Life-size reconstruction of Psittacosaurus lujiatunensis (credits to Robert Nicholls)
Kingdom Animalia
Phylum Chordata
Superclass Tetrapoda
Class Reptilia
Subclass Diapsida
Superorder Dinosauria
Order Ornithischia
Suborder Ceratopsia
Family Psittacosauridae
Genus Psittacosaurus
1st Species Psittacosaurus mongoliensis
2nd Species Psittacosaurus sinensis
3rd Species Psittacosaurus meileyingensis
4th Species Psittacosaurus xinjiangensis
Other attributes
Time Range 126-101 mya
Location Mongolia, Russia, China
Name Meaning Parrot reptile
Physical Dimensions 2.6 meters long for P.sibiricus
Weight 70 kg for P.sibiricus
Dietary Classification Herbivore

Psittacosaurus is a psittacosaurid ceratopsian marginocephalian dinosaur from the Early Cretaceous of Mongolia, Russia, and China. It was named in 1923 by Henry Fairfield Osborn. It is perhaps the most species-rich dinosaur genus in science; as well as this, it is one of the most extensively-studied ceratopsians, even being studied to the point where we know its color.


Psittacosaurus was a bipedal marginocephalian with a barrel-shaped body, moderately long legs with a flap of skin stretching from the creature's ankles to the base of its thick, moderately long tail, moderately long arms. Perhaps the most defining trait of this dinosaur is its round head with large jugal (cheek) horns and a small, finch-like beak in the front of its mouth; how long or round the head was varied within every species. Its body would have been covered in scaly skin, with a row of quills running down the base of its tail; one species, Psittacosaurus lujiatunensis, would have been brown in color, with a tan underside, a black face, black specks on its shoulders, and a black cloaca (excretory and reproductive organ similar to the penis of a theriiform mammal).


Psittacosaurus was an herbivore, feeding on nuts, seeds, and leaves. Its short, blunt beak was used to crack the shells of hard nuts, while the many teeth in the back of its mouth were used for shearing soft leaves.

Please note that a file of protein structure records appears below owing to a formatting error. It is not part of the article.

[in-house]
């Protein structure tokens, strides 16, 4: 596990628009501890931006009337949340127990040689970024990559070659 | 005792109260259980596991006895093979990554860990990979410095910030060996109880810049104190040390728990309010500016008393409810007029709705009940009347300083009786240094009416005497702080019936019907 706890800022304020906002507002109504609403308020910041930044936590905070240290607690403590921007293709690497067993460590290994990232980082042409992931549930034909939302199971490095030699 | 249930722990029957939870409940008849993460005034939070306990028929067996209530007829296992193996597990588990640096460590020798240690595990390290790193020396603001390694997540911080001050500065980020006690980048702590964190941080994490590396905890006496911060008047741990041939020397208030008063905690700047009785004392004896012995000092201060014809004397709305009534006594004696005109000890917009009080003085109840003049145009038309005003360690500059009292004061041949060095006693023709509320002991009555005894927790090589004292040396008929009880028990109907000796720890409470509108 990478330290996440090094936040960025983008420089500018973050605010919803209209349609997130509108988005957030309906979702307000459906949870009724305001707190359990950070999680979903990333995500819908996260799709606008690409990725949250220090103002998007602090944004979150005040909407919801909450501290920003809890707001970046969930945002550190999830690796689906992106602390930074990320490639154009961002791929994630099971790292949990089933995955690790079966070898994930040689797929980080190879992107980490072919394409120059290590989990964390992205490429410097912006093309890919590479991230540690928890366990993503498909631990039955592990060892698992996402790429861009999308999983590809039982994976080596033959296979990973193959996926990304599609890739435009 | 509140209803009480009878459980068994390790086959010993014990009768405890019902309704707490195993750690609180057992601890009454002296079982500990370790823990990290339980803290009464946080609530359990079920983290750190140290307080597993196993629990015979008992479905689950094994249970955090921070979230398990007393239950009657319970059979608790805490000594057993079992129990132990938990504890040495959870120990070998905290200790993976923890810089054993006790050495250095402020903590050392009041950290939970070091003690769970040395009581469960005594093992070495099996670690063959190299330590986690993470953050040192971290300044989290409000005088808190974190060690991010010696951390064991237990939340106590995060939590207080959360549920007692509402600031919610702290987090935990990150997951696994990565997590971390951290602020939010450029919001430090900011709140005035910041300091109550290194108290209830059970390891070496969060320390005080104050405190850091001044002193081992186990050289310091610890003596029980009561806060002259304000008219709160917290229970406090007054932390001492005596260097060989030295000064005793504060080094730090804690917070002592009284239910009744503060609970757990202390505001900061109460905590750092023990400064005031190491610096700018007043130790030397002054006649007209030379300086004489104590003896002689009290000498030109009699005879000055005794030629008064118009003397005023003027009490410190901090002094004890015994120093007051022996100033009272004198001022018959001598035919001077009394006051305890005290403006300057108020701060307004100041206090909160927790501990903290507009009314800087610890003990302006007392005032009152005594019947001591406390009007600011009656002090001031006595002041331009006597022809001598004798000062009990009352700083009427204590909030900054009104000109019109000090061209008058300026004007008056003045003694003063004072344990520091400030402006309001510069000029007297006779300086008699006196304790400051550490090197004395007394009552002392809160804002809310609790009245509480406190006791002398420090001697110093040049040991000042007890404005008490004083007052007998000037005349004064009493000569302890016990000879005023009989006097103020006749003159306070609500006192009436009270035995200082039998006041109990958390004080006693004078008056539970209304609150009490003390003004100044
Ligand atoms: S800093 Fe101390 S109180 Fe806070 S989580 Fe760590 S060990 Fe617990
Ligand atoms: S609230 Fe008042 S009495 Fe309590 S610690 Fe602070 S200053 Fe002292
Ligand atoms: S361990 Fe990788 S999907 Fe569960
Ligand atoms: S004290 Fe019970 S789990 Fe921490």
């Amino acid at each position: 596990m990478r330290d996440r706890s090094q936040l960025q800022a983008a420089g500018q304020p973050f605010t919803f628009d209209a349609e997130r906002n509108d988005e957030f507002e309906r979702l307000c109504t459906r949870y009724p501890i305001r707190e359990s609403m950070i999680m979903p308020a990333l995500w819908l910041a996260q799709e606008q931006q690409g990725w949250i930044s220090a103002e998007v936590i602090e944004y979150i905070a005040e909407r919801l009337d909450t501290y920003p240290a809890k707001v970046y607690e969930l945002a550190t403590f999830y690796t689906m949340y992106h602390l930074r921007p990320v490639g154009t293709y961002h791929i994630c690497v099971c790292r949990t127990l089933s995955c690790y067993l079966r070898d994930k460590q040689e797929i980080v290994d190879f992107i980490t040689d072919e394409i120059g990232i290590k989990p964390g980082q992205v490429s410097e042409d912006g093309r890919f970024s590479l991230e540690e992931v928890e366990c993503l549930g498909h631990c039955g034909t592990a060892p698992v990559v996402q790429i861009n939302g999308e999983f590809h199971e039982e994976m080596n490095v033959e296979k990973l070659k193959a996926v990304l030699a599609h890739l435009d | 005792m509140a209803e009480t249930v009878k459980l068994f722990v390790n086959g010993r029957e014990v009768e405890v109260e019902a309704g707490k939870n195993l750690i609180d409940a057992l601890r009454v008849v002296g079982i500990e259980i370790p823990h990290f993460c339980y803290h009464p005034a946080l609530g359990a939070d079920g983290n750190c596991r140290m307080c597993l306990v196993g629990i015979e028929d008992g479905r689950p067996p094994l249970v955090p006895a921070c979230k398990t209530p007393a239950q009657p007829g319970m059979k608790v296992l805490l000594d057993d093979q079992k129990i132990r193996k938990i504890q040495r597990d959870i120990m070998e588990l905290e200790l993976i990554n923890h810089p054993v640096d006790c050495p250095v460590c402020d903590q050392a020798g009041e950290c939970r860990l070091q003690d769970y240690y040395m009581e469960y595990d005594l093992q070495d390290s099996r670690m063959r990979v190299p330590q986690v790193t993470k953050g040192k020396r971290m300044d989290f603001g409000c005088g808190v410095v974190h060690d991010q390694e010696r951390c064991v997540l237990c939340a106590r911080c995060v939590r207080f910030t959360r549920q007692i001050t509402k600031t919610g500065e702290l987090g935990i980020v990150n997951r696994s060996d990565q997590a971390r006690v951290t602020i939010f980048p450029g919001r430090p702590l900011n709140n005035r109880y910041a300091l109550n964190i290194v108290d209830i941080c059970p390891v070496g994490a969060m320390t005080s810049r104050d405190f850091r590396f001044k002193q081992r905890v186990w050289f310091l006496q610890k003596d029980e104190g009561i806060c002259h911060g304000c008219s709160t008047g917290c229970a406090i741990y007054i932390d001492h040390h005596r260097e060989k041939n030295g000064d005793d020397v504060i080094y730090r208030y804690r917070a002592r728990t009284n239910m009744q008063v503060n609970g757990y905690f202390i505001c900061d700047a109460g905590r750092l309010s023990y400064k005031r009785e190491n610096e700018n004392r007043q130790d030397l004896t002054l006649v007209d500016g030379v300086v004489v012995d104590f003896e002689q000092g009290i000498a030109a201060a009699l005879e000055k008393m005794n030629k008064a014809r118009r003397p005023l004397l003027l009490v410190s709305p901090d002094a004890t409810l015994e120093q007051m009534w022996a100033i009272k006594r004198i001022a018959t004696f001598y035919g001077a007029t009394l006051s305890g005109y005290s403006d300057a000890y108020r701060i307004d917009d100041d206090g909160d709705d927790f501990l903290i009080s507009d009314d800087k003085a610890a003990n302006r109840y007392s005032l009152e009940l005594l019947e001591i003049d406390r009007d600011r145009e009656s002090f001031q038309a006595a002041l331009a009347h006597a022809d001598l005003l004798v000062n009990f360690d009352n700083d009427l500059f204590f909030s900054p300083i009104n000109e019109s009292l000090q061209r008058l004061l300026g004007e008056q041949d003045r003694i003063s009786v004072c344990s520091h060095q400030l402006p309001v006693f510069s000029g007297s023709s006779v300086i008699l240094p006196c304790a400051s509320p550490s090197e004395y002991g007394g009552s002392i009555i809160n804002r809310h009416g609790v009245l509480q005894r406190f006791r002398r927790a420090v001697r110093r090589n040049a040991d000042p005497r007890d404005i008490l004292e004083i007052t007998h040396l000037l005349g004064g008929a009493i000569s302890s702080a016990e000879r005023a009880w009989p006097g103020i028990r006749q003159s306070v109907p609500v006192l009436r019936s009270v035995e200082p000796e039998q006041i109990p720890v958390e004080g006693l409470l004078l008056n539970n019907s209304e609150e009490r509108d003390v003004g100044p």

Psittacosaurus was equipped with good olfactory senses, and its (likely) large eyes meant that it would have had acute vision; however, seeing as it was a small herbivore, these sharp senses may have evolved to help it avoid predators like Yutyrannus or Sinornithosaurus rather than to locate prey. Although there is no direct evidence for parental care in Psittacosaurus, its EQ (Encephalization Quotient, determines the possible intelligence or cognition of an animal) was shown to be a relatively high 0.31 (only slightly lower than the 0.36 of most birds, and marginally higher than the Tyrannosaurus's 0.30), and so, it is very likely that Psittacosaurus was able to build nests and care for its young; in terms of how different babies and adults were in their lifestyle, babies moved around on all fours (due to their long forelimbs), while adults were fully bipedal (due to how short their arms were, as well as their limited range of motion). As well as this, one species of Psittacosaurus, the aforementioned P.lujiatunensis, had intricate color patterns on its scales, and each distinct color brought a potential benefit for the animal; its darker-colored back and its lighter-colored underside is a great case of countershading (a method of camouflage that animals evolve in order to sneak up on prey or hide from predators more effectively), its black face may have been used for display, and the patch of black on its cloaca may have served an antimicrobial (preventing microorganisms from growing) function. A comparison of its sclerotic rings to those of modern reptiles and birds indicates that it was cathemeral.

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